Drawing on the World: Retail in India
Douglas Wittnebel in Global, Lifestyle in Asia, Retail, Retail, San Ramon

Recently my colleagues Alison Carr, Smita Gupta and I accompanied our retail client, ColorPlus, and our local architect partner on a whirlwind tour of retail centers and historic sites in four major cities of India, allowing our team to get a good sense of the local flavor and the current state of the global retail scene in this country of 1.2 billion.

That number is staggering when you think about it, and it’s growing rapidly. In fact, this trip actually brought back many memories of previous retail research trips to Bangkok, Thailand, in 1995, and to India in 1997. On those trips it was striking that there were plenty of malls and shopping centers in Thailand, and yet none in India. Fast forward to 2012, though, and India has already changed dramatically with even more construction everywhere. International brands have established footholds in India’s major cities, and they do seem to have a strong appeal for the growing class of customers with money to spend on foreign goods. There are no signs of slowing down, and naturally the pace of our own tour was quick.

Our first stop in Delhi was a special treat for me because we were able to experience first-hand the grand plans of the British architect, Edwin Lutyens, including the India Gate, the Parliament House, and the immense circular layout of the Cannaught Place—one of the prime retail locations in Delhi, which offers a unique, historic double-height space for one of the ColorPlus stores. It’s inspiring to see this link between Delhi’s history and its future in a single space—something that’s rarely so tangible in newer U.S. markets.

Mumbai was next, a fascinating mix of extreme rich and poor, and an incredible array of sights, sounds, textures and smells. I’d visited Mumbai in 1997, but today I could sense an even greater sense of energy—not to mention more traffic. There are thousands of three-wheeler vehicles, towers and swaths of slum housing, with glimpses of the Arabian Sea in between.

Chennai is our client’s headquarter city, so the next day we participated in a series of rich and valuable vision sessions, gaining a better perspective on the ColorPlus brand, setting initial project objectives, discussing competitors and exploring the client’s history and tradition. Traditions matter a lot in India, and can manifest themselves in very unique ways. For example, if you look closely in the shops of Mumbai you will find talismans made from red peppers and a lemon suspended above or next to shop doorways—hung for good fortune and good luck.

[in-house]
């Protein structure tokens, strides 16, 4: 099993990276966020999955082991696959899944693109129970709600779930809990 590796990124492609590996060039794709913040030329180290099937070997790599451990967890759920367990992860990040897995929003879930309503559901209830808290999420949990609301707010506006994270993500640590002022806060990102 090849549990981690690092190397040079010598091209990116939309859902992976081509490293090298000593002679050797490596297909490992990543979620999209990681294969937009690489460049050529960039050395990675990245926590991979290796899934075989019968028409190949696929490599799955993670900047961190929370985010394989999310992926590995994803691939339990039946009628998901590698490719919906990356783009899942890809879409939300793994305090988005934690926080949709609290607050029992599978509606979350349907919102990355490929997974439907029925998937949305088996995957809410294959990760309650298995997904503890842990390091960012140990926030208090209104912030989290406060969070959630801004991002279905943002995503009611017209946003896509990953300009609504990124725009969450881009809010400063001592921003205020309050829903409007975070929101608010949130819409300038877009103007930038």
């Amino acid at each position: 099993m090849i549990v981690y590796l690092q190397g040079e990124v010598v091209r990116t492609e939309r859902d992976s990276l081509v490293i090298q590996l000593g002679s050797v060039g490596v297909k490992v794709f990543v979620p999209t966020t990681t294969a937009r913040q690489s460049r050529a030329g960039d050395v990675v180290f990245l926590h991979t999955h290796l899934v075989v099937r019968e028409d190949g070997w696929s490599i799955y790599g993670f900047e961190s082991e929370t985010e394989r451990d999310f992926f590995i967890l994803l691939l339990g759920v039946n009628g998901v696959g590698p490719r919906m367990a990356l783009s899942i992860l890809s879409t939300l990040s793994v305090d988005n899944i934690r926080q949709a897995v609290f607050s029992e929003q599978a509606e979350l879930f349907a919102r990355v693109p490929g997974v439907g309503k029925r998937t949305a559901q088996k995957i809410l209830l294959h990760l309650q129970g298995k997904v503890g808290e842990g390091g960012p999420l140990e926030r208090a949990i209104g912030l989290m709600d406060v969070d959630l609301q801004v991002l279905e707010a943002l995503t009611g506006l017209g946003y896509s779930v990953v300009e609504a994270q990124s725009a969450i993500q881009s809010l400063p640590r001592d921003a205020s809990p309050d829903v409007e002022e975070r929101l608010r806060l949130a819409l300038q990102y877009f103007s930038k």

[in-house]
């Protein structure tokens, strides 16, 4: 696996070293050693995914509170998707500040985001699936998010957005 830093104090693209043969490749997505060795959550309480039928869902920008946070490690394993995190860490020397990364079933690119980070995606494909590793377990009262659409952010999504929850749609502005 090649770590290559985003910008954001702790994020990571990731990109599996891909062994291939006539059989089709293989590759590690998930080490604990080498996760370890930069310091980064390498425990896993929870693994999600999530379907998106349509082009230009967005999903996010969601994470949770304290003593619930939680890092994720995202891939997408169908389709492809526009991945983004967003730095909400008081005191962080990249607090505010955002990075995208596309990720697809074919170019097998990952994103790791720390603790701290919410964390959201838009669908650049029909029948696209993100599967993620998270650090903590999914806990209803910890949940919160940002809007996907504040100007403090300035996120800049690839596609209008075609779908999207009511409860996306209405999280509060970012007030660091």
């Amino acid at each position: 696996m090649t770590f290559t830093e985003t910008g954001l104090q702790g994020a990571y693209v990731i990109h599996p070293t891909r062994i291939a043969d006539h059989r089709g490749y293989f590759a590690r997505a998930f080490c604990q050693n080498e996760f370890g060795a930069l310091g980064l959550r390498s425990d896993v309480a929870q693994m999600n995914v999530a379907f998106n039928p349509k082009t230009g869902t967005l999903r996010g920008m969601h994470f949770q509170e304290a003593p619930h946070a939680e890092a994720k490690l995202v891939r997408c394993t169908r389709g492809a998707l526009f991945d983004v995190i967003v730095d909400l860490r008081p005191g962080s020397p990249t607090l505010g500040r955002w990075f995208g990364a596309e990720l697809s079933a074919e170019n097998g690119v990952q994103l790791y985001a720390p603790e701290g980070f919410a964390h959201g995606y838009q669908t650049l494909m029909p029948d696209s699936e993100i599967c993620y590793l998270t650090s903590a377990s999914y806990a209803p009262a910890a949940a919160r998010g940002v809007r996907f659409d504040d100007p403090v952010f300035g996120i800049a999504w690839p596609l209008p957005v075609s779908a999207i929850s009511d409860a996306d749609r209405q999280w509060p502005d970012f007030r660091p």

Our last stop was Bangalore where the local Gensler staff resides to provide support on a full range of Gensler’s international projects. This day’s highlights included the tour of a retail fixture manufacturer’s factory, where we learned about the Indian version of “lean manufacturing” and their attention to detail and craftsmanship.

On Sunday we rested. Struck by the bucolic scene, I painted the view of green vegetable fields and palm trees from our hotel. We also enjoyed our own version of retail therapy at a wonderful store, FabIndia, which specializes in traditional handmade goods from local textiles—a fantastic combination of old and new. A quick nap and Smita and Alison and I were boarding our flight to Dubai, back home to the Bay Area from there.

Reflecting on the trip now, India’s emphasis on welcoming customer service stands out. Even the friendly tone of a message I received from IndiGo Airlines after I paid their magazine a compliment is evidence of that gracious hospitality. The fact that so much is new to India, and yet they remain focused on their roots is remarkable too; there may be some lessons in there for the rest of us. Every aspect of this trip was inspiring—the global perspective we’re able to gain has a gigantic influence on the work I do back at home, and sketching along the way ensures that the memories will never fade.

Note: All sketches were done on my iPad; follow my future illustrations here and on my personal blog, Drawing on the World.

Virginia Pettit
Douglas Wittnebel is a Principal and Design Director for Gensler’s San Ramon office. With over 29 years of design and management experience, his work is characterized by his creativity, expressive sketches and ability to translate ideas into functional design. Contact him at douglas_wittnebel@gensler.com.
Article originally appeared on architecture and design (http://www.gensleron.com/).
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